Studies documented children reporting complaints of skin and eye infections, problems relating to the digestive system, headaches, dizziness, asthma, body aches, stress, and depression.
These health outcomes were not specifically diagnosed in the studies nor were the presence of other health consequences, such as suicide, studied. In addition to putting children in physical danger, work reduces their chances of getting an education. Studies that provided quantitative data on physical and sexual abuses of children are challenging to interpret. Studies relied on cases of abuse that were either reported in newspapers or also reviewed police records 16 , Newspapers have been used as sources of health data in Pakistan and for reporting stigmatized events more frequently than the police This distribution of reported cases by gender provided an inconsistent pattern across the studies reviewed here.
What is clear is that both girls and boys are victims in Pakistan. The usual reason given for not reporting sex-related crimes is that it has a huge social stigma attached to it, not only for the victim but also for the victim's family. Talking about sex in the conservative Pakistani society is taboo; nevertheless, sexual violation and exploitation of children is happening. It is important that this problem is not just acknowledged, but also explored in terms of its magnitude and impact, and national-level data inform policies and strategies for prevention and control.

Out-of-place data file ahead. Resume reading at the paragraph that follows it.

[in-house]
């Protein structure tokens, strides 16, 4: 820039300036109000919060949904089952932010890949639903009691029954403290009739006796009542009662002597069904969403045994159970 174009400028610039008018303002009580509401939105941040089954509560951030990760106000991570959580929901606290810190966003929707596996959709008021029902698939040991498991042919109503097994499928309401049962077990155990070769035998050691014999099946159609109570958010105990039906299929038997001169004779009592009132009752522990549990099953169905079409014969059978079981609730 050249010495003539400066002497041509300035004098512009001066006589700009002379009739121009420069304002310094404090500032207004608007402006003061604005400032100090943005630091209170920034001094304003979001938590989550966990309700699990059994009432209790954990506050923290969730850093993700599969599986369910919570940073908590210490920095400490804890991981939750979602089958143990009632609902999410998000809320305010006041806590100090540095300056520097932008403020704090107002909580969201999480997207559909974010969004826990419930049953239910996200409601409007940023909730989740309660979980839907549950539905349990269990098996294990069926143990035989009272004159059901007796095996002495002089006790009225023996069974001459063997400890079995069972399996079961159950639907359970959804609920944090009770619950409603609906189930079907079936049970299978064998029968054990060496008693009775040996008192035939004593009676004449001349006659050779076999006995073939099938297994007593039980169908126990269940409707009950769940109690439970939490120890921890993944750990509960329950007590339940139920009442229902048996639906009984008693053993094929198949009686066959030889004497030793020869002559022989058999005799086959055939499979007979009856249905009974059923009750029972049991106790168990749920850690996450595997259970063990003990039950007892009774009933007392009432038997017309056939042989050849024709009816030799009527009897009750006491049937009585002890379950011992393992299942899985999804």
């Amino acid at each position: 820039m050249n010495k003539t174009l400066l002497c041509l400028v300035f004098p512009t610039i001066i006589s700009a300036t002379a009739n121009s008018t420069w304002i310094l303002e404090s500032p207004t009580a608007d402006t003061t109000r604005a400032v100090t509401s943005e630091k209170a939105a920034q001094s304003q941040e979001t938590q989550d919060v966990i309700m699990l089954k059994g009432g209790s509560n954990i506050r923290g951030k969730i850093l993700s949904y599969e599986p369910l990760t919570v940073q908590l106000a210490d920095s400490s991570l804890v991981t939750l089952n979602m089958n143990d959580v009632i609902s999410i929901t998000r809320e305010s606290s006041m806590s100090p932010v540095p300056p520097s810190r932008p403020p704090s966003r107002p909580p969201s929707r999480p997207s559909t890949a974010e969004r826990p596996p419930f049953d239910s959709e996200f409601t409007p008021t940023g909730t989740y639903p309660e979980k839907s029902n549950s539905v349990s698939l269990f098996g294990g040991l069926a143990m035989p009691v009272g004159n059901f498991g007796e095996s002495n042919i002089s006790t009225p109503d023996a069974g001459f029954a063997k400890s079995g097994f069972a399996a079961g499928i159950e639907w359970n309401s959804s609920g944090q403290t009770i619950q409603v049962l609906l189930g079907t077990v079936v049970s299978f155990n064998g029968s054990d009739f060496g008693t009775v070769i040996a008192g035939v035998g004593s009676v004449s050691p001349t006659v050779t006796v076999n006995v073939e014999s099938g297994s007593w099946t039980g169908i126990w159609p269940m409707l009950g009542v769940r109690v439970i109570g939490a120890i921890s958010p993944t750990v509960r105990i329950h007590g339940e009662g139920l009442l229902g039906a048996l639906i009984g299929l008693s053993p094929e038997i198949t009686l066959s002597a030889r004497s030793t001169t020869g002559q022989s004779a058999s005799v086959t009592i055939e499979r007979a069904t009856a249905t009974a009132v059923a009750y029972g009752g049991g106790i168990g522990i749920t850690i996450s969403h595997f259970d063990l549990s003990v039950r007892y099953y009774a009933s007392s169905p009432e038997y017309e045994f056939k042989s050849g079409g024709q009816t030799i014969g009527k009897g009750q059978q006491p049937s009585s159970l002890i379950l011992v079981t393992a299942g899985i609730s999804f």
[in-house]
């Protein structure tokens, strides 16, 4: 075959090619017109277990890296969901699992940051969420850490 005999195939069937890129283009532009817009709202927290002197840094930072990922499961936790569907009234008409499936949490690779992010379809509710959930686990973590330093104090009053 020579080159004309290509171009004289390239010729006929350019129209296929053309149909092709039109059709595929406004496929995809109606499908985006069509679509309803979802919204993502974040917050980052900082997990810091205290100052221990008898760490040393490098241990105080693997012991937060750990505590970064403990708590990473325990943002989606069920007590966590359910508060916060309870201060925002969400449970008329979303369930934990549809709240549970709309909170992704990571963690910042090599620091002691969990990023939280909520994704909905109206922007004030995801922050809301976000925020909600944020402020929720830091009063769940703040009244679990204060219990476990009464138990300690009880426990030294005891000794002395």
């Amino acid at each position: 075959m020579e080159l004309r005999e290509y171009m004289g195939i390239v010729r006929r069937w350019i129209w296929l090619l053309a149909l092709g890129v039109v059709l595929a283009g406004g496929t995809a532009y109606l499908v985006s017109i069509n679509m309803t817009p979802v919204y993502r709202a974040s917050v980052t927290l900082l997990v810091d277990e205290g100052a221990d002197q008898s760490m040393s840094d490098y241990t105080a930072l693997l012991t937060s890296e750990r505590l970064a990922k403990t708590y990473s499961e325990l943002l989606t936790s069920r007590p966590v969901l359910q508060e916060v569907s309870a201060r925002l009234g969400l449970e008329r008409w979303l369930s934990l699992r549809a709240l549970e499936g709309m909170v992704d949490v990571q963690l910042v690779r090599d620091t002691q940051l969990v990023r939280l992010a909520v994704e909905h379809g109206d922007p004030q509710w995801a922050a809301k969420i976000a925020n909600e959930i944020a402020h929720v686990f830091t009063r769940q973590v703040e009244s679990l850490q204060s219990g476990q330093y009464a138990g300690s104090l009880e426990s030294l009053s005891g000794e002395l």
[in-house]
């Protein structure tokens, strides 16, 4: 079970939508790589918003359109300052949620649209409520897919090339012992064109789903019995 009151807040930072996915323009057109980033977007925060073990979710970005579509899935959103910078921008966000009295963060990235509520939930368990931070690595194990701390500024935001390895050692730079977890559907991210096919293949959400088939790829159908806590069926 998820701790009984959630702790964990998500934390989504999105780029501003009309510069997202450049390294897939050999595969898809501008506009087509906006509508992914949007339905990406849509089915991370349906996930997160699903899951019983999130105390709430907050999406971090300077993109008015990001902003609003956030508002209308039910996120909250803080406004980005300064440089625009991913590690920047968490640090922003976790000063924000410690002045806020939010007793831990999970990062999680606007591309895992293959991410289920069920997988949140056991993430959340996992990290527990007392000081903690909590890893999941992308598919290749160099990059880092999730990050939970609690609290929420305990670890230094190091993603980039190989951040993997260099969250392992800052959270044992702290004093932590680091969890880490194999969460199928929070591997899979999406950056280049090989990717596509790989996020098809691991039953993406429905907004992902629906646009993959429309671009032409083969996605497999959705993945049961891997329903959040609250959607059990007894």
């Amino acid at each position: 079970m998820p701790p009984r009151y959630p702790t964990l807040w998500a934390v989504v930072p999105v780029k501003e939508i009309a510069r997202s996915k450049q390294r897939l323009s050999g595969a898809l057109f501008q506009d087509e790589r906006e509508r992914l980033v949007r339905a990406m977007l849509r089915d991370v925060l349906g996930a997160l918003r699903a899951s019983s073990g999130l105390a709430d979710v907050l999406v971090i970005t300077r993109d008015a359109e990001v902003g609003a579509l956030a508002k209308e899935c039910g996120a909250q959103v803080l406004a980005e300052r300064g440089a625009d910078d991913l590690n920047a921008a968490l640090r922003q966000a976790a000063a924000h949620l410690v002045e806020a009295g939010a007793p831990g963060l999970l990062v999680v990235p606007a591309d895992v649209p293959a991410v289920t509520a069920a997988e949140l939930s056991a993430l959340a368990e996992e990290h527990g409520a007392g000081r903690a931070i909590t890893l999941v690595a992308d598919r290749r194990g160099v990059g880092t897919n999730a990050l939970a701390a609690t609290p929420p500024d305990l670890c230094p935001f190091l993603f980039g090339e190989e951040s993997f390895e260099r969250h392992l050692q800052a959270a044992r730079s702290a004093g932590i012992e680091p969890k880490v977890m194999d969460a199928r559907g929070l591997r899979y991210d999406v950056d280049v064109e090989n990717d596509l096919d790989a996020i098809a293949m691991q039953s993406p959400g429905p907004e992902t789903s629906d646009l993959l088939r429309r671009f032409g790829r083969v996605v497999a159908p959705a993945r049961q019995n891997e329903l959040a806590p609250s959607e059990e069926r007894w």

The concept of post-event care and victim support for child victims barely exists in Pakistan. Non-governmental organizations have initiated limited support services in some urban parts of the country but there are no data to determine either their accessibility or their effectiveness.
Moreover, there are no national centres or publicly-subsidized services of this type across the nation. Our review indicates that weak legislation on elementary education, poor labour laws, and corporal punishment are also a determinant of an increasingly complex situation within which violence against children is perpetrated. This goes beyond health, economics, and development to become a political question; a continued lack of political will is, thus, only going to distance the children of Pakistan from realizing their potential.